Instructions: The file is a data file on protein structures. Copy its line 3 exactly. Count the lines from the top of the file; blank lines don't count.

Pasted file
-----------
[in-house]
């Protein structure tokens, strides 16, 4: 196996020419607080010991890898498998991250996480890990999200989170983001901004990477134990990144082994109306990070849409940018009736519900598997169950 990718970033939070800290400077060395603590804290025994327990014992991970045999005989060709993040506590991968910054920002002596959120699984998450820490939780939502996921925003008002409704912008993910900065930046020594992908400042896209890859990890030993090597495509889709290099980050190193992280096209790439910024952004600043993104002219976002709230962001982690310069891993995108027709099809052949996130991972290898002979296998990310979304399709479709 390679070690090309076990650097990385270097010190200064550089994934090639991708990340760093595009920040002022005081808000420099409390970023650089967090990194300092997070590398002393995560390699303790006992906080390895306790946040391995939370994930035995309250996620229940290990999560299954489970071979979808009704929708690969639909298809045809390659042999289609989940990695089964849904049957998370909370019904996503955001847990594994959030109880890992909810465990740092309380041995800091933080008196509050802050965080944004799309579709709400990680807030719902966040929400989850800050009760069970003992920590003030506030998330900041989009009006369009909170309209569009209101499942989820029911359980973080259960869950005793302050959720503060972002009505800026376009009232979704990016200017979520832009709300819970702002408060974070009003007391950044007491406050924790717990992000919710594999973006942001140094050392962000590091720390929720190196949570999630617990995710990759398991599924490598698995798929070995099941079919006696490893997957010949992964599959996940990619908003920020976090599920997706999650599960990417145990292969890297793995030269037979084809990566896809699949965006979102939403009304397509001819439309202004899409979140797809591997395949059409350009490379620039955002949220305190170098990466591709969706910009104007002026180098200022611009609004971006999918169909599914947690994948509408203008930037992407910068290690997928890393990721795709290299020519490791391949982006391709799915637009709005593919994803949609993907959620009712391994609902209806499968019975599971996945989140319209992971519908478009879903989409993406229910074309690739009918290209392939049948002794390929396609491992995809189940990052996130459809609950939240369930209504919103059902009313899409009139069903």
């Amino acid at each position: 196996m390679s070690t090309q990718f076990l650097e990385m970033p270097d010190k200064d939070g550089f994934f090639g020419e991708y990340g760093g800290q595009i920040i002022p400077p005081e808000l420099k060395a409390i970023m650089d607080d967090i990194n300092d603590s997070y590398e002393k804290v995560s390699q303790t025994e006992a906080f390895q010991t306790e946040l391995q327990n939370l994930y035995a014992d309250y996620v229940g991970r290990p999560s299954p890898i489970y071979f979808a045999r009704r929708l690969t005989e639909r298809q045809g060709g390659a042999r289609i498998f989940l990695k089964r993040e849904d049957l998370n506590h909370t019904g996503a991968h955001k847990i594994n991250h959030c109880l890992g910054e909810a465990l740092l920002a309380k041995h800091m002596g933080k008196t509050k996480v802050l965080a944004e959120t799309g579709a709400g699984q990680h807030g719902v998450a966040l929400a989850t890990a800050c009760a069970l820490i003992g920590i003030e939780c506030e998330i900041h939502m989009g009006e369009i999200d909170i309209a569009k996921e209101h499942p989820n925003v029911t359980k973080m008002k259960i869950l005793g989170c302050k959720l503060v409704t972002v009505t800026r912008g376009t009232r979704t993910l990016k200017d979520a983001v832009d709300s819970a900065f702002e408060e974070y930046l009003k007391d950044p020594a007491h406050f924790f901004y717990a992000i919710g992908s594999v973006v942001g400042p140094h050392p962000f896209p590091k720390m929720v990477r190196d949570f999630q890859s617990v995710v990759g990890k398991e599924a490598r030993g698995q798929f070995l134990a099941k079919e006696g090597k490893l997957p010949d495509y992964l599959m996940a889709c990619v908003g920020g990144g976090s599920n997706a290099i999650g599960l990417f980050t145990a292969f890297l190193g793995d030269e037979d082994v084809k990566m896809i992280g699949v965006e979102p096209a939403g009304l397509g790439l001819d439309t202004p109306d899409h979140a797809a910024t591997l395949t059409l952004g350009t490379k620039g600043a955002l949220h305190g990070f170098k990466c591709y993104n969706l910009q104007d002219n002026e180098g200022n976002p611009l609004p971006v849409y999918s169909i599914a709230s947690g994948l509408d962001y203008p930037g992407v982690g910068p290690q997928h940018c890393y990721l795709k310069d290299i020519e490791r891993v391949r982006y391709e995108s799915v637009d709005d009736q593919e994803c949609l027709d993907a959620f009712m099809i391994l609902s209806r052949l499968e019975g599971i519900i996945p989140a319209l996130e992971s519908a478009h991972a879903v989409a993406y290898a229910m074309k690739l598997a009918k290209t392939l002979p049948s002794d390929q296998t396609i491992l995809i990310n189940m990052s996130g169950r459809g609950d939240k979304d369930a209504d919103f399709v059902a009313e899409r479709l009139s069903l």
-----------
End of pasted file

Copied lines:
């Amino acid at each position: 196996m390679s070690t090309q990718f076990l650097e990385m970033p270097d010190k200064d939070g550089f994934f090639g020419e991708y990340g760093g800290q595009i920040i002022p400077p005081e808000l420099k060395a409390i970023m650089d607080d967090i990194n300092d603590s997070y590398e002393k804290v995560s390699q303790t025994e006992a906080f390895q010991t306790e946040l391995q327990n939370l994930y035995a014992d309250y996620v229940g991970r290990p999560s299954p890898i489970y071979f979808a045999r009704r929708l690969t005989e639909r298809q045809g060709g390659a042999r289609i498998f989940l990695k089964r993040e849904d049957l998370n506590h909370t019904g996503a991968h955001k847990i594994n991250h959030c109880l890992g910054e909810a465990l740092l920002a309380k041995h800091m002596g933080k008196t509050k996480v802050l965080a944004e959120t799309g579709a709400g699984q990680h807030g719902v998450a966040l929400a989850t890990a800050c009760a069970l820490i003992g920590i003030e939780c506030e998330i900041h939502m989009g009006e369009i999200d909170i309209a569009k996921e209101h499942p989820n925003v029911t359980k973080m008002k259960i869950l005793g989170c302050k959720l503060v409704t972002v009505t800026r912008g376009t009232r979704t993910l990016k200017d979520a983001v832009d709300s819970a900065f702002e408060e974070y930046l009003k007391d950044p020594a007491h406050f924790f901004y717990a992000i919710g992908s594999v973006v942001g400042p140094h050392p962000f896209p590091k720390m929720v990477r190196d949570f999630q890859s617990v995710v990759g990890k398991e599924a490598r030993g698995q798929f070995l134990a099941k079919e006696g090597k490893l997957p010949d495509y992964l599959m996940a889709c990619v908003g920020g990144g976090s599920n997706a290099i999650g599960l990417f980050t145990a292969f890297l190193g793995d030269e037979d082994v084809k990566m896809i992280g699949v965006e979102p096209a939403g009304l397509g790439l001819d439309t202004p109306d899409h979140a797809a910024t591997l395949t059409l952004g350009t490379k620039g600043a955002l949220h305190g990070f170098k990466c591709y993104n969706l910009q104007d002219n002026e180098g200022n976002p611009l609004p971006v849409y999918s169909i599914a709230s947690g994948l509408d962001y203008p930037g992407v982690g910068p290690q997928h940018c890393y990721l795709k310069d290299i020519e490791r891993v391949r982006y391709e995108s799915v637009d709005d009736q593919e994803c949609l027709d993907a959620f009712m099809i391994l609902s209806r052949l499968e019975g599971i519900i996945p989140a319209l996130e992971s519908a478009h991972a879903v989409a993406y290898a229910m074309k690739l598997a009918k290209t392939l002979p049948s002794d390929q296998t396609i491992l995809i990310n189940m990052s996130g169950r459809g609950d939240k979304d369930a209504d919103f399709v059902a009313e899409r479709l009139s069903l």